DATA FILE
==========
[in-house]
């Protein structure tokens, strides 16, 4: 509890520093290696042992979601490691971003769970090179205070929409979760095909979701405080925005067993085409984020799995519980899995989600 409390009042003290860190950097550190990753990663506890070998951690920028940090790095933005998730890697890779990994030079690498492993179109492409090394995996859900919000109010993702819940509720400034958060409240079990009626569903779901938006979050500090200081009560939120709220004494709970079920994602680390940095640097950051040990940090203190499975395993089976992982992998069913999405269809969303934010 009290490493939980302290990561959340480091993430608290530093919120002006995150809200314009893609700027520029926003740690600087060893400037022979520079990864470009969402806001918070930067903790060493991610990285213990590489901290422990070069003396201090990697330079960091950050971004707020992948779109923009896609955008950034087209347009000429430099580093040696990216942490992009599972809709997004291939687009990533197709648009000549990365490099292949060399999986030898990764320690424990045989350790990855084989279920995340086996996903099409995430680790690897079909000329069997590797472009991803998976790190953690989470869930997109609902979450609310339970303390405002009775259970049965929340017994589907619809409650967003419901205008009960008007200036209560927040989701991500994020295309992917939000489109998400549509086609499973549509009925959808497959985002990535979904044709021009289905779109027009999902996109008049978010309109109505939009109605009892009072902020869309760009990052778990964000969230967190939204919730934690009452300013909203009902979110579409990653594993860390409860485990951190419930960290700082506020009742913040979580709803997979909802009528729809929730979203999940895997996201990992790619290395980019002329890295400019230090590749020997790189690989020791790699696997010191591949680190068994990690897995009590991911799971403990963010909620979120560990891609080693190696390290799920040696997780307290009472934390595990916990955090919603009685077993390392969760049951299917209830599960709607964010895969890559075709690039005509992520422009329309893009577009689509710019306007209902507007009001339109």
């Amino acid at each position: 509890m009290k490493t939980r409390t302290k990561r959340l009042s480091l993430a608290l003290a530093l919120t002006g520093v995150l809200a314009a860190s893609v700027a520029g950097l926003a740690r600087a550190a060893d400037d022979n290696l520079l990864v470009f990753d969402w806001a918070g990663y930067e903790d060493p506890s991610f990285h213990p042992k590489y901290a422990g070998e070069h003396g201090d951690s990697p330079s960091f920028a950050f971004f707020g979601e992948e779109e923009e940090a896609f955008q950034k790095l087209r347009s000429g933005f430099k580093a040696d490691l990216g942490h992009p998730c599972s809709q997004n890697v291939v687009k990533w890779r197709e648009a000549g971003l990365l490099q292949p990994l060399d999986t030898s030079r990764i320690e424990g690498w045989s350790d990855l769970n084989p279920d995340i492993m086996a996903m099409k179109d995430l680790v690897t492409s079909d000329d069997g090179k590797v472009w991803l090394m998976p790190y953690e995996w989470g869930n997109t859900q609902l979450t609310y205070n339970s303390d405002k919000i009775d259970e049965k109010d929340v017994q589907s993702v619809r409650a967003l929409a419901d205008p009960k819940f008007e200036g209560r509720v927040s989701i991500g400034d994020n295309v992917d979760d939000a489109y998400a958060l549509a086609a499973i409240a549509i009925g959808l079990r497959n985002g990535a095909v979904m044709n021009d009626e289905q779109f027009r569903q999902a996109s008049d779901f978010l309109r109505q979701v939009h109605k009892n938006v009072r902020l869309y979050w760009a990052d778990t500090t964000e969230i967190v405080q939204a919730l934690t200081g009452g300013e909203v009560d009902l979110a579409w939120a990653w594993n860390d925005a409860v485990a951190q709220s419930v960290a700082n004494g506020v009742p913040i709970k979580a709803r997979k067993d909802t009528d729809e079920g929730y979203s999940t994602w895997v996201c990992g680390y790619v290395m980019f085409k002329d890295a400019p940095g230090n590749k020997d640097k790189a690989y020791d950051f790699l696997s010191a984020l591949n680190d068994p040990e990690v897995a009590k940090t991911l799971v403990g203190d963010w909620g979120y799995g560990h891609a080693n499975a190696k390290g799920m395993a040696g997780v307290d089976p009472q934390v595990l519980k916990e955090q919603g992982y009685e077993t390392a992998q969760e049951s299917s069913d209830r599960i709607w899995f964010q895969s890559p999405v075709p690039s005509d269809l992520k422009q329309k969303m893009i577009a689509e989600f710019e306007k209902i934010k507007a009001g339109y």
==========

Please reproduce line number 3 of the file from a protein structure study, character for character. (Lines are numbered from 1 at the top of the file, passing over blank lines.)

């Amino acid at each position: 509890m009290k490493t939980r409390t302290k990561r959340l009042s480091l993430a608290l003290a530093l919120t002006g520093v995150l809200a314009a860190s893609v700027a520029g950097l926003a740690r600087a550190a060893d400037d022979n290696l520079l990864v470009f990753d969402w806001a918070g990663y930067e903790d060493p506890s991610f990285h213990p042992k590489y901290a422990g070998e070069h003396g201090d951690s990697p330079s960091f920028a950050f971004f707020g979601e992948e779109e923009e940090a896609f955008q950034k790095l087209r347009s000429g933005f430099k580093a040696d490691l990216g942490h992009p998730c599972s809709q997004n890697v291939v687009k990533w890779r197709e648009a000549g971003l990365l490099q292949p990994l060399d999986t030898s030079r990764i320690e424990g690498w045989s350790d990855l769970n084989p279920d995340i492993m086996a996903m099409k179109d995430l680790v690897t492409s079909d000329d069997g090179k590797v472009w991803l090394m998976p790190y953690e995996w989470g869930n997109t859900q609902l979450t609310y205070n339970s303390d405002k919000i009775d259970e049965k109010d929340v017994q589907s993702v619809r409650a967003l929409a419901d205008p009960k819940f008007e200036g209560r509720v927040s989701i991500g400034d994020n295309v992917d979760d939000a489109y998400a958060l549509a086609a499973i409240a549509i009925g959808l079990r497959n985002g990535a095909v979904m044709n021009d009626e289905q779109f027009r569903q999902a996109s008049d779901f978010l309109r109505q979701v939009h109605k009892n938006v009072r902020l869309y979050w760009a990052d778990t500090t964000e969230i967190v405080q939204a919730l934690t200081g009452g300013e909203v009560d009902l979110a579409w939120a990653w594993n860390d925005a409860v485990a951190q709220s419930v960290a700082n004494g506020v009742p913040i709970k979580a709803r997979k067993d909802t009528d729809e079920g929730y979203s999940t994602w895997v996201c990992g680390y790619v290395m980019f085409k002329d890295a400019p940095g230090n590749k020997d640097k790189a690989y020791d950051f790699l696997s010191a984020l591949n680190d068994p040990e990690v897995a009590k940090t991911l799971v403990g203190d963010w909620g979120y799995g560990h891609a080693n499975a190696k390290g799920m395993a040696g997780v307290d089976p009472q934390v595990l519980k916990e955090q919603g992982y009685e077993t390392a992998q969760e049951s299917s069913d209830r599960i709607w899995f964010q895969s890559p999405v075709p690039s005509d269809l992520k422009q329309k969303m893009i577009a689509e989600f710019e306007k209902i934010k507007a009001g339109y």